Ghosn: First Renault-Nissan Autonomous Vehicles Could Hit Roads In US, France And Japan In 2018


Renault NEXT TWO

Renault NEXT TWO

Carlos Ghosn, the CEO of Renault-Nissan, recently confirmed the automaker’s previous announcement that the first autonomous Renault-Nissan vehicles could hit the roads in 2018.

But in 2018, it will not be fully autonomous vehicles, which could go anywhere, but rather vehicles with a set of features to drive autonomously at low speed, or at higher speed on the highway, parking etc.

Besides developing technical solutions, the automotive industry is looking at legislation.

Carlos Ghosn stated at a French Automobile Club event:

“The problem isn’t technology, it’s legislation, and the whole question of responsibility that goes with these cars moving around … and especially who is responsible once there is no longer anyone inside.”

Autonomous Nissan LEAF

Autonomous Nissan LEAF

Ghosn says that the pioneer countries in which we will first see autonomous vehicles on larger scale will be France, Japan and the United States. But this is still 4 years out and commercialization across Europe could start in 2020.

“An amendment to United Nations rules agreed earlier this year would let drivers take their hands off the wheel of self-driving cars. The change was pushed by Germany, Italy and France, whose high-end carmakers believe they are ready to zoom past U.S. tech pioneers to bring the first vehicles to market.”

“Provided the amendment clears all bureaucratic hurdles, it would allow a car to drive itself, as long as the system “can be overridden or switched off by the driver”. A driver must be present and able to take the wheel at any time.”

Renault earlier this year presented a prototype of autonomous ZOE, which was called NEXT TWO.ย  The autonomous feature on this vehicle could free up two hours of time a day, thus allowing the driver to do something other than driving (like reading InsideEVs while going to work).

NEXT TWO can, in autonomous mode, go up to 30 km/h (19 mph) in a congested city or faster on the highway where the driving situation is much simpler and the road is better marked. Similar solution wereย  applied to the Nissan LEAF too.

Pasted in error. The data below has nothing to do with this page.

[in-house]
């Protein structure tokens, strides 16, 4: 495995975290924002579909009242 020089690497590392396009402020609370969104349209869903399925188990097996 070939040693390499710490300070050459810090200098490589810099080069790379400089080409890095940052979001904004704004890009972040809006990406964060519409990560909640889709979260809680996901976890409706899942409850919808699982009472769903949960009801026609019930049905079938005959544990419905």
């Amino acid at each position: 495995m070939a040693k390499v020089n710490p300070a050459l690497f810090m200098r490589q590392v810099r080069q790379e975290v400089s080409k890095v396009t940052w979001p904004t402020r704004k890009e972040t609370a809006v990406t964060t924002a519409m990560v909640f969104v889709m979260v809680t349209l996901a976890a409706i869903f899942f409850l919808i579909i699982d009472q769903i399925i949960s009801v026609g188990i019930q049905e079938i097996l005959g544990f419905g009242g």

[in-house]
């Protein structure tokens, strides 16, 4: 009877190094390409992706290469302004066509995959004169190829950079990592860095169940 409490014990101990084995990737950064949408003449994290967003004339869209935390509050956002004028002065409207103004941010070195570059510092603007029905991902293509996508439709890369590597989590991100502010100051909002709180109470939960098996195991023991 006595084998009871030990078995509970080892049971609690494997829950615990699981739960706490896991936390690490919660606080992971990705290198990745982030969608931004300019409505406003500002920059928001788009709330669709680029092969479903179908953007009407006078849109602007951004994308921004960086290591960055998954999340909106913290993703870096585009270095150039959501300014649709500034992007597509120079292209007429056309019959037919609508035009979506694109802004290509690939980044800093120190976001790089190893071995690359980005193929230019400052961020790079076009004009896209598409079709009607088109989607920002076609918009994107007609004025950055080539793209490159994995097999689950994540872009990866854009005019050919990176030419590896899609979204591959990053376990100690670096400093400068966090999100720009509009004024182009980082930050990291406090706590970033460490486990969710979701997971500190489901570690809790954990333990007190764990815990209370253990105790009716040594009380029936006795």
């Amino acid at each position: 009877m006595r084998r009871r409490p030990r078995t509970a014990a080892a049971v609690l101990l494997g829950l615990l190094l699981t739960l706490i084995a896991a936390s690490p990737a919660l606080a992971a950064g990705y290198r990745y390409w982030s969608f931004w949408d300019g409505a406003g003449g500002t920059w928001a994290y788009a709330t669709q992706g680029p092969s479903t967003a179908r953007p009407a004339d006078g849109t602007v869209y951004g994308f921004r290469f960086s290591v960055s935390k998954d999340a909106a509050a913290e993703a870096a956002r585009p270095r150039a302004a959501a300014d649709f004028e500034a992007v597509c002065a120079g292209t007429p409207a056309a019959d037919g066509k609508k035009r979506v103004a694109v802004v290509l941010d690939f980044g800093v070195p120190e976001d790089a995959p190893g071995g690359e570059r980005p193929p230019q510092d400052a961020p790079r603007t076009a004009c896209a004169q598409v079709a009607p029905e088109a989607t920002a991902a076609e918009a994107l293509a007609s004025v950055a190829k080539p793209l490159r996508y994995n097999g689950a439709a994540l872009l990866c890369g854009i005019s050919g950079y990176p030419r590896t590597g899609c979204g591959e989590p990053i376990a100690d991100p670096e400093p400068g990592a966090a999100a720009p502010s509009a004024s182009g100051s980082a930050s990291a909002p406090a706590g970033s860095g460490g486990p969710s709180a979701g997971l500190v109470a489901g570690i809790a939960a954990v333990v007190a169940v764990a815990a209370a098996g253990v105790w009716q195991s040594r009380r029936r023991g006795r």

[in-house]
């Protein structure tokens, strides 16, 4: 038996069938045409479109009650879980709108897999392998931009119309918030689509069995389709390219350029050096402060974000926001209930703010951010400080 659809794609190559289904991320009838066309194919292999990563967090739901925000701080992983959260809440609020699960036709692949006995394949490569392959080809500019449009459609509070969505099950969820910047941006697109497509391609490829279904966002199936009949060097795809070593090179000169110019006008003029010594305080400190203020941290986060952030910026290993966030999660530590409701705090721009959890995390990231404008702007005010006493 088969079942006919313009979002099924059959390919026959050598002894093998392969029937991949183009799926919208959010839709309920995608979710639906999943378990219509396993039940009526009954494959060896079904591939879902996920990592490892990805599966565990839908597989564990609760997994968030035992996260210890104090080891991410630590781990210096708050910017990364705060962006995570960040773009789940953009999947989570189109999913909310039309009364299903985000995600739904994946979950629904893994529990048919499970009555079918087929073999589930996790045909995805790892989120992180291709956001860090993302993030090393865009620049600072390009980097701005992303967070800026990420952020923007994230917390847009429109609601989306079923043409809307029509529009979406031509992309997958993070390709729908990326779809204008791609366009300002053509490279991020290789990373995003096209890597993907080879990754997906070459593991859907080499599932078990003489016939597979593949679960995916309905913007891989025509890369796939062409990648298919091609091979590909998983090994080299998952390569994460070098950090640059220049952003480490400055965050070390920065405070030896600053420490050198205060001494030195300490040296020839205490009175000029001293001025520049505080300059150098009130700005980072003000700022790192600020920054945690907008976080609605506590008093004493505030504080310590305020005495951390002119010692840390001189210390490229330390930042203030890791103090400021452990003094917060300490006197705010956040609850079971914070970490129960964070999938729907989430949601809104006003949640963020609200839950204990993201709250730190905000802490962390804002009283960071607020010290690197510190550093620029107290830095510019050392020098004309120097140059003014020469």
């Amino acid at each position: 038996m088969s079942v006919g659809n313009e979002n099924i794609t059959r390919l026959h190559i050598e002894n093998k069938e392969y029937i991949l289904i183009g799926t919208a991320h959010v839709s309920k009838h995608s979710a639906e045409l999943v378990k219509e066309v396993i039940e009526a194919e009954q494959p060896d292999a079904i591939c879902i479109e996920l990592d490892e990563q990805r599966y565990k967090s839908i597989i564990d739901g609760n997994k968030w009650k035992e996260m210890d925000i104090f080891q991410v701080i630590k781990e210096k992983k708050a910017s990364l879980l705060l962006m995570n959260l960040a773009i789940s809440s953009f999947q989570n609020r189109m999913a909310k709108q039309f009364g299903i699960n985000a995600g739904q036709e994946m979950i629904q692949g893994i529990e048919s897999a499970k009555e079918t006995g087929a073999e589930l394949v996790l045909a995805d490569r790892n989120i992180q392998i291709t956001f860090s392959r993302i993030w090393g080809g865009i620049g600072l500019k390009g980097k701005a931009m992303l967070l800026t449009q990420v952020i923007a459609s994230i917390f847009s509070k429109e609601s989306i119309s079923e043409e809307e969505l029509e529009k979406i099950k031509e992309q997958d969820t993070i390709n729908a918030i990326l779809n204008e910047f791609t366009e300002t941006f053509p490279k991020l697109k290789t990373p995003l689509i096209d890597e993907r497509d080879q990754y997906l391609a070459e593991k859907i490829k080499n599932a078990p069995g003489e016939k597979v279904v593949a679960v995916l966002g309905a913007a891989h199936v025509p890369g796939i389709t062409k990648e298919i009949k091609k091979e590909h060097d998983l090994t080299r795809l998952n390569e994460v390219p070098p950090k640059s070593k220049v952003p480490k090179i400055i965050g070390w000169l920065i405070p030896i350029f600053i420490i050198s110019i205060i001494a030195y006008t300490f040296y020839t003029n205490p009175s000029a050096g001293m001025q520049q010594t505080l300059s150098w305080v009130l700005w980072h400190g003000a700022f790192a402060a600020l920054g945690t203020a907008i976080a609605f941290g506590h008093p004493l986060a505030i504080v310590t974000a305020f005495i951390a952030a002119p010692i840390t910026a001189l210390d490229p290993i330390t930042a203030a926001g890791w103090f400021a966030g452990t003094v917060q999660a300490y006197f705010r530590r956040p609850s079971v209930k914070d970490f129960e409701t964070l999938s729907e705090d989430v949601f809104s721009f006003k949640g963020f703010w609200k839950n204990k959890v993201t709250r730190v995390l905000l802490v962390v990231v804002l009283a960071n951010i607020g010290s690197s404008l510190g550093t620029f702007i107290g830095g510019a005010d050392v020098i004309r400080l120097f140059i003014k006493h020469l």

Source: Reuters

Renault NEXT TWO

Renault NEXT TWO

Category: NissanRenault

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10 responses to "Ghosn: First Renault-Nissan Autonomous Vehicles Could Hit Roads In US, France And Japan In 2018"
  1. Big Solar says:

    I like how the leaf has a tinted windshield. So it dosent scare anyone maybe?

  2. Alonso Perez says:

    Notice how this color is not actually sold. Amazing, but you cannot buy a green Zoe!

    1. Anon says:

      I can see why. It’s not a particularly flattering color for the Zoe…

    2. Surya says:

      Sad thing, I would have gotten this color if I could. Now I’m stuck with boring medium grey ๐Ÿ™

  3. scott franco says:

    The plan that works for autonomous drive is to allow takeovers in the express lanes. California, as I am sure other states as well, is instituting express commuter lanes that are separated from the normal traffic, and have limited entry and exit points. These lanes are well marked, avoid mixing traffic with other cars, and would show off the most valuable aspect of autonomous drive, the ability to smooth out traffic flows and reduce intracar spacing.

    1. Kosh says:

      …and people constantly ignore the striping and use them anyway… ๐Ÿ˜‰

      1. Scott Franco says:

        Is that right? When I saw it done in LA, it didn’t look like something you wanted to cross. There were barriers. Short, but barriers.

  4. Nicklas says:

    I would rather have a law that says that the car should be allowed to intervene WHEN the human make an error…

    I would rather trust my life in a machine that is way more accurate than a lazy, tired, and easily distracted human being.

  5. Warren says:

    First build a car I can drive 150-200 miles at 55 mph, then worry about it driving itself.

  6. shawn marshall says:

    Great stuff. Say to my wife that it will be great to sit in a car and read the paper and drink coffee and watch movies while traveling 12 hours to Chicago. BUT saving 30,000 fatalities a year is a real possibility and insurance rates would plummet, easily paying for the technology. It is happening a lot faster than I expected. I guess technically it is a matter of software, since there are a range of detection technologies available. Probably need some tracking method on roadways for redundancy since GPS is not 100%. Need intelligent “road signs” transmitting data to cars on road conditions, speed limits, accidents, detours, speed reductions for weather etc. Fascinating to be alive today.